That said, I have had some new additions to my list at Iping and Stedham this week. I got buzzed by a large shiny black beetle whilst doing some quadrats there yesterday (5th July). Without a net, I managed to knock it to the ground with the palm of my hand. I suspected it would be a Minotaur but it was in fact the Na Heath Dumble Dor Trypocopris pyranaeus that James found a dead specimen of a few weeks ago. Nice!

This blood thirsty fly was also new to me being the fairly common Chrysops caecutiens. Mark caught it feeding on his arm in the car park and batted it off. The well aimed blow was a fatal one but I saw the poor beast twitch a couple of times, all I need to tick a species. But perhaps it was the breeze catching its hind tarsi? I didn't want to waist an opportunity to learn about a new species though, so I potted the dead specimen.
Finally, a really smart staph ran across the path in front of us, the highly distinctive Platydracus fulvipes. I just checked it out on the taxon designations spreadsheet and it's down as being nationally scarce (Nb). Even better though, I just called Peter Hodge (Sussex beetle recorder) and it seems this is only the 2nd Sussex record! Peter said he had only ever recorded it once anywhere in the UK and that was at Ambersham. Even the new key states the habitat as 'uncertain'.

West life

Posted by Graeme Lyons , Tuesday 3 July 2012 07:24

This is the last of the Ireland posts. We left Connemara and headed to Kerry and straight to the Dingle peninsula to a whale watching boat trip. We didn't see any whales that day, as it was too choppy to see that far, but I did get some great gen from Britta Wilkens, who is the wildlife adviser on the boat. If anyone is ever in that part of the world, you should go out on this boat, it was great! The above photo was taken from the furthest west I have ever been in my life. We saw Grey Seals and plenty of sea birds but it was great hearing about cetaceans and Basking Sharks.

That evening, thanks to Britta's gen, we headed up to Conor Pass to look for Great Butterwort. We pulled over to let a car past on a very narrow stretch of road and looked up to see Great Butterwort growing right by the road! Spotted from the car, that's how big the flowers are!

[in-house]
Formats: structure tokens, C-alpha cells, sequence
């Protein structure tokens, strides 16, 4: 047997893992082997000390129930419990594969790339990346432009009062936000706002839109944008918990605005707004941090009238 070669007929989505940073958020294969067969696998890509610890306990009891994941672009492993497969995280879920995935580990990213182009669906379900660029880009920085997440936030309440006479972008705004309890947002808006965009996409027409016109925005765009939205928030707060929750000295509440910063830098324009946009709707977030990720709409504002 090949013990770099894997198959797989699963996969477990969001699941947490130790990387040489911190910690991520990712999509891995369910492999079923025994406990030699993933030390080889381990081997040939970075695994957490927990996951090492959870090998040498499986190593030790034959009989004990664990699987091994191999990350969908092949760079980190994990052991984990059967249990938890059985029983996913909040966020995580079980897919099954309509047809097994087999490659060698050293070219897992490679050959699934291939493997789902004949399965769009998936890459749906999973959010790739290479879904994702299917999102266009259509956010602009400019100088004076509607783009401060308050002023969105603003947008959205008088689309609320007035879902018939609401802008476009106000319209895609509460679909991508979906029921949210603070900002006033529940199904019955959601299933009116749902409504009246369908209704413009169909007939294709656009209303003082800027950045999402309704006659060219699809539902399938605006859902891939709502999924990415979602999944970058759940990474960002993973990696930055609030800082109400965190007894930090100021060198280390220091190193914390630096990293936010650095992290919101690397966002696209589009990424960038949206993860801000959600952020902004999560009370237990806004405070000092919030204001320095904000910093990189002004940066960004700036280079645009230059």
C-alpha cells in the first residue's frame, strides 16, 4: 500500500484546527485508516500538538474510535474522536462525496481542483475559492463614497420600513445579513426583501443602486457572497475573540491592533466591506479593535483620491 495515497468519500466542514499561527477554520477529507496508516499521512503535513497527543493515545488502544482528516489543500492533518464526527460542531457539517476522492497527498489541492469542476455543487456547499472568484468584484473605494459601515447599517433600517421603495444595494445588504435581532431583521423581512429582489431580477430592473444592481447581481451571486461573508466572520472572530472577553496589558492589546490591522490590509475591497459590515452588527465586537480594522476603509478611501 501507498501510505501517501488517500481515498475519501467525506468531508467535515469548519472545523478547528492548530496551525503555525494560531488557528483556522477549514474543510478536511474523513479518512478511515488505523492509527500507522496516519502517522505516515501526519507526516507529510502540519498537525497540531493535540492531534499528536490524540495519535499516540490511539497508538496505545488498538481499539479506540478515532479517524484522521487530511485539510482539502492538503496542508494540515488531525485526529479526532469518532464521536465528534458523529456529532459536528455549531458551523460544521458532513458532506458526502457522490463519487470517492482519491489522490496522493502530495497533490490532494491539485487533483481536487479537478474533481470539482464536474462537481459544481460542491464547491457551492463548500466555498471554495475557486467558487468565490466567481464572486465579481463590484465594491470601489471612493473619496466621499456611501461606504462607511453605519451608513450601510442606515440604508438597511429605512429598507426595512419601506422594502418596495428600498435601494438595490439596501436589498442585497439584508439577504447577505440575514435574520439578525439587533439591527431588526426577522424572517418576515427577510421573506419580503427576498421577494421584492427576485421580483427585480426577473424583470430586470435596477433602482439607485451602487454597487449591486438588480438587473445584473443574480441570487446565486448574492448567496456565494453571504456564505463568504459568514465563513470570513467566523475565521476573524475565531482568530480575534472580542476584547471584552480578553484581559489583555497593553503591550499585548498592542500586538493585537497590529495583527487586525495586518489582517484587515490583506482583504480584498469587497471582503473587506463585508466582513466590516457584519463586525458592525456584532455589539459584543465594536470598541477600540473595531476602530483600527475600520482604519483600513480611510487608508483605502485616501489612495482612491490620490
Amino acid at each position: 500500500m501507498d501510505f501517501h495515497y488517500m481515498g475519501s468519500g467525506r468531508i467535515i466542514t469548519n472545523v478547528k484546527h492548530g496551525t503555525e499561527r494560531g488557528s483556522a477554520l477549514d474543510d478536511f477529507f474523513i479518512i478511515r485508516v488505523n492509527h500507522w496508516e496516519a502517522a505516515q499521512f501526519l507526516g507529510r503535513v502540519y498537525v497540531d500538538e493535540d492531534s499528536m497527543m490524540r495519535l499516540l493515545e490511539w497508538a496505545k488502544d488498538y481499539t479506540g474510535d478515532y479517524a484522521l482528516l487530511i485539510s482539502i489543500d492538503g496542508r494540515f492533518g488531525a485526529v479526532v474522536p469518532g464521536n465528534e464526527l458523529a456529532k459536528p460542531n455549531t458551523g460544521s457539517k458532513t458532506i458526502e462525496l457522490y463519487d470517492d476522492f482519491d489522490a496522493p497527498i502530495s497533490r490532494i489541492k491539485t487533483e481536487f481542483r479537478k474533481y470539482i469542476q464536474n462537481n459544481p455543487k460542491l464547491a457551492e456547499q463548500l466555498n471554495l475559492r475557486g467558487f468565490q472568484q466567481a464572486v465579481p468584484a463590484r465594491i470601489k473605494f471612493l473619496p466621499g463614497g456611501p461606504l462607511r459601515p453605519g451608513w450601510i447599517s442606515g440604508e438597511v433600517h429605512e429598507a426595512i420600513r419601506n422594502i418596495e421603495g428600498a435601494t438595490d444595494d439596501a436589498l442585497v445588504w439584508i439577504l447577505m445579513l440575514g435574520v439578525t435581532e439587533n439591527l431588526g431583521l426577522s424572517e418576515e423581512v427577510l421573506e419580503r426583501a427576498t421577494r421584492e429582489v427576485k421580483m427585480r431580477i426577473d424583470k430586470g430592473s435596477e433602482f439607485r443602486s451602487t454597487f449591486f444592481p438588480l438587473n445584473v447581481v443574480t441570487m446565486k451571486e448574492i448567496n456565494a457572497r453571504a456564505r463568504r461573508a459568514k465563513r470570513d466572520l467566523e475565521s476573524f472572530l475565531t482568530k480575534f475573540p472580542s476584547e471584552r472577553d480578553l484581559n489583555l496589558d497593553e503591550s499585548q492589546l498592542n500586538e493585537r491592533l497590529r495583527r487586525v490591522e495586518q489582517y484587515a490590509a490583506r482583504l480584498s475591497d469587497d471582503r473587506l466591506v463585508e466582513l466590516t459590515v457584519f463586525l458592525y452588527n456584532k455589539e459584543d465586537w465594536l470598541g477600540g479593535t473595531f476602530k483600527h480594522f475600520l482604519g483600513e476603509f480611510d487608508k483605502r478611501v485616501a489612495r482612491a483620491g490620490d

The following morning the sea was calmer and I thought I might have a chance at Minke Whale, so we headed up to the cliffs tops where Britta told us that a man called Nick Massett might be watching. Within minutes of our arrival, Nick appeared for an hour or so and just as he had to leave he got onto a Minke distant. I struggled to relocate it but then suddenly it appeared. Then another! Two Minke Whales. A long overdue lifer for me and my first whale on my British Isles list! If you look very, very closely in the photo below, you might just be able to make out a wall. The whales were so far away they were only just visible through my scope!
We walked down the road a little way where St Patrick's Cabbage was growing in profusion. I clambered up to get some photos and on the way up, I spotted a Kerry Slug.
Niall found one other too by the road and he also spotted this as being different to the St Patrick's Cabbage, it's the closely related Tufted Saxifrage.
We didn't have much time in Killarney National Park on our last day but we did see the Strawberry-trees.

And Irish Spurge.
I had a great time in Ireland, a big thank you to Niall and his family and all the people we met who helped us out being Liam Jones, Britta Wilkens and Nick Massett. Thanks also to Mark Telfer and Don Hodgers for their help too.